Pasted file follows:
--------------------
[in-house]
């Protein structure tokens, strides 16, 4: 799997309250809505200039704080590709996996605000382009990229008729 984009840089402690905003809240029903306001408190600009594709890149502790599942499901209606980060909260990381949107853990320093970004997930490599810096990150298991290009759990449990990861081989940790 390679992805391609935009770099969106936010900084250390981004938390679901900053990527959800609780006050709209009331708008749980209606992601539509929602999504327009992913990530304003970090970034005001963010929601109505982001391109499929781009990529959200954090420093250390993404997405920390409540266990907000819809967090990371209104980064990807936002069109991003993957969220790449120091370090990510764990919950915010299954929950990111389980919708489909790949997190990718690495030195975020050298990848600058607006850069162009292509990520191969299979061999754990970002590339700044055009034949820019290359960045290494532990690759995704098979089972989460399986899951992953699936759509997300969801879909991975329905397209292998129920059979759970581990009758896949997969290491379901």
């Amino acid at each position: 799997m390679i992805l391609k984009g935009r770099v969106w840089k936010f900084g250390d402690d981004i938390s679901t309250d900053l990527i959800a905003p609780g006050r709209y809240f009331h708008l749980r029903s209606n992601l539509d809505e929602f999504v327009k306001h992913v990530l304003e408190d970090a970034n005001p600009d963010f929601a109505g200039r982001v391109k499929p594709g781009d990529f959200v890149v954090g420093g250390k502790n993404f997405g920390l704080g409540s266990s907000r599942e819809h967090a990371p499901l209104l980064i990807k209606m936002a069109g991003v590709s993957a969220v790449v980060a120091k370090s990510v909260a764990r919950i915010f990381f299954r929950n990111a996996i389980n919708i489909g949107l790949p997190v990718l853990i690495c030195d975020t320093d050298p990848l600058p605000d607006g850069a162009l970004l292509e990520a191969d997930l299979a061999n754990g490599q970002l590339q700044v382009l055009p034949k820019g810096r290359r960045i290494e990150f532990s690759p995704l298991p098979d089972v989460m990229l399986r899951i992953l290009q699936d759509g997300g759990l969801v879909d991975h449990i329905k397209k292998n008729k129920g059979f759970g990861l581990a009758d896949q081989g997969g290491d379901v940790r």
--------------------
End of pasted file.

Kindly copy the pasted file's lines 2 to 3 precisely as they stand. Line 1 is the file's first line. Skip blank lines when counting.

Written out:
């Protein structure tokens, strides 16, 4: 799997309250809505200039704080590709996996605000382009990229008729 984009840089402690905003809240029903306001408190600009594709890149502790599942499901209606980060909260990381949107853990320093970004997930490599810096990150298991290009759990449990990861081989940790 390679992805391609935009770099969106936010900084250390981004938390679901900053990527959800609780006050709209009331708008749980209606992601539509929602999504327009992913990530304003970090970034005001963010929601109505982001391109499929781009990529959200954090420093250390993404997405920390409540266990907000819809967090990371209104980064990807936002069109991003993957969220790449120091370090990510764990919950915010299954929950990111389980919708489909790949997190990718690495030195975020050298990848600058607006850069162009292509990520191969299979061999754990970002590339700044055009034949820019290359960045290494532990690759995704098979089972989460399986899951992953699936759509997300969801879909991975329905397209292998129920059979759970581990009758896949997969290491379901």
């Amino acid at each position: 799997m390679i992805l391609k984009g935009r770099v969106w840089k936010f900084g250390d402690d981004i938390s679901t309250d900053l990527i959800a905003p609780g006050r709209y809240f009331h708008l749980r029903s209606n992601l539509d809505e929602f999504v327009k306001h992913v990530l304003e408190d970090a970034n005001p600009d963010f929601a109505g200039r982001v391109k499929p594709g781009d990529f959200v890149v954090g420093g250390k502790n993404f997405g920390l704080g409540s266990s907000r599942e819809h967090a990371p499901l209104l980064i990807k209606m936002a069109g991003v590709s993957a969220v790449v980060a120091k370090s990510v909260a764990r919950i915010f990381f299954r929950n990111a996996i389980n919708i489909g949107l790949p997190v990718l853990i690495c030195d975020t320093d050298p990848l600058p605000d607006g850069a162009l970004l292509e990520a191969d997930l299979a061999n754990g490599q970002l590339q700044v382009l055009p034949k820019g810096r290359r960045i290494e990150f532990s690759p995704l298991p098979d089972v989460m990229l399986r899951i992953l290009q699936d759509g997300g759990l969801v879909d991975h449990i329905k397209k292998n008729k129920g059979f759970g990861l581990a009758d896949q081989g997969g290491d379901v940790r």